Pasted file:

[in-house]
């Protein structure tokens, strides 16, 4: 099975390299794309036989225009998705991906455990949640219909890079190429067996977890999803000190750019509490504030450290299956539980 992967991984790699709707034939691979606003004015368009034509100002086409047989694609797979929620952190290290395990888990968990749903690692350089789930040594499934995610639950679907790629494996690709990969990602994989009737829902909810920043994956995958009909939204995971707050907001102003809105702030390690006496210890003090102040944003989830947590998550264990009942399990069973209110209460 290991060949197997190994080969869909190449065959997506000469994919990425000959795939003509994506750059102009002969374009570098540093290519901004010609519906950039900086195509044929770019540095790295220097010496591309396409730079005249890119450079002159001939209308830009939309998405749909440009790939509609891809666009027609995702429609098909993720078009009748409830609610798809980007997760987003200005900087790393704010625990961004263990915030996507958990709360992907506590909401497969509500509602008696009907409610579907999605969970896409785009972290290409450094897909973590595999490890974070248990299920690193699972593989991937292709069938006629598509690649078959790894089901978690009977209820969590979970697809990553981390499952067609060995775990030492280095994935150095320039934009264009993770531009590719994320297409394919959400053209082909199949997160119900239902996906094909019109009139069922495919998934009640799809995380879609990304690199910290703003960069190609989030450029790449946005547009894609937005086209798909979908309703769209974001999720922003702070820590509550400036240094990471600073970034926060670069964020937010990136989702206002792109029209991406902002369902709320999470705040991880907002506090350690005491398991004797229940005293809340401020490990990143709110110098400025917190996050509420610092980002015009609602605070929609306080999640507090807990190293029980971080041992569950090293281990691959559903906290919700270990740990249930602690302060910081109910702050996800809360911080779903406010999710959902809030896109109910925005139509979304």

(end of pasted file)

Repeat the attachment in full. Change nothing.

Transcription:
[in-house]
């Protein structure tokens, strides 16, 4: 099975390299794309036989225009998705991906455990949640219909890079190429067996977890999803000190750019509490504030450290299956539980 992967991984790699709707034939691979606003004015368009034509100002086409047989694609797979929620952190290290395990888990968990749903690692350089789930040594499934995610639950679907790629494996690709990969990602994989009737829902909810920043994956995958009909939204995971707050907001102003809105702030390690006496210890003090102040944003989830947590998550264990009942399990069973209110209460 290991060949197997190994080969869909190449065959997506000469994919990425000959795939003509994506750059102009002969374009570098540093290519901004010609519906950039900086195509044929770019540095790295220097010496591309396409730079005249890119450079002159001939209308830009939309998405749909440009790939509609891809666009027609995702429609098909993720078009009748409830609610798809980007997760987003200005900087790393704010625990961004263990915030996507958990709360992907506590909401497969509500509602008696009907409610579907999605969970896409785009972290290409450094897909973590595999490890974070248990299920690193699972593989991937292709069938006629598509690649078959790894089901978690009977209820969590979970697809990553981390499952067609060995775990030492280095994935150095320039934009264009993770531009590719994320297409394919959400053209082909199949997160119900239902996906094909019109009139069922495919998934009640799809995380879609990304690199910290703003960069190609989030450029790449946005547009894609937005086209798909979908309703769209974001999720922003702070820590509550400036240094990471600073970034926060670069964020937010990136989702206002792109029209991406902002369902709320999470705040991880907002506090350690005491398991004797229940005293809340401020490990990143709110110098400025917190996050509420610092980002015009609602605070929609306080999640507090807990190293029980971080041992569950090293281990691959559903906290919700270990740990249930602690302060910081109910702050996800809360911080779903406010999710959902809030896109109910925005139509979304």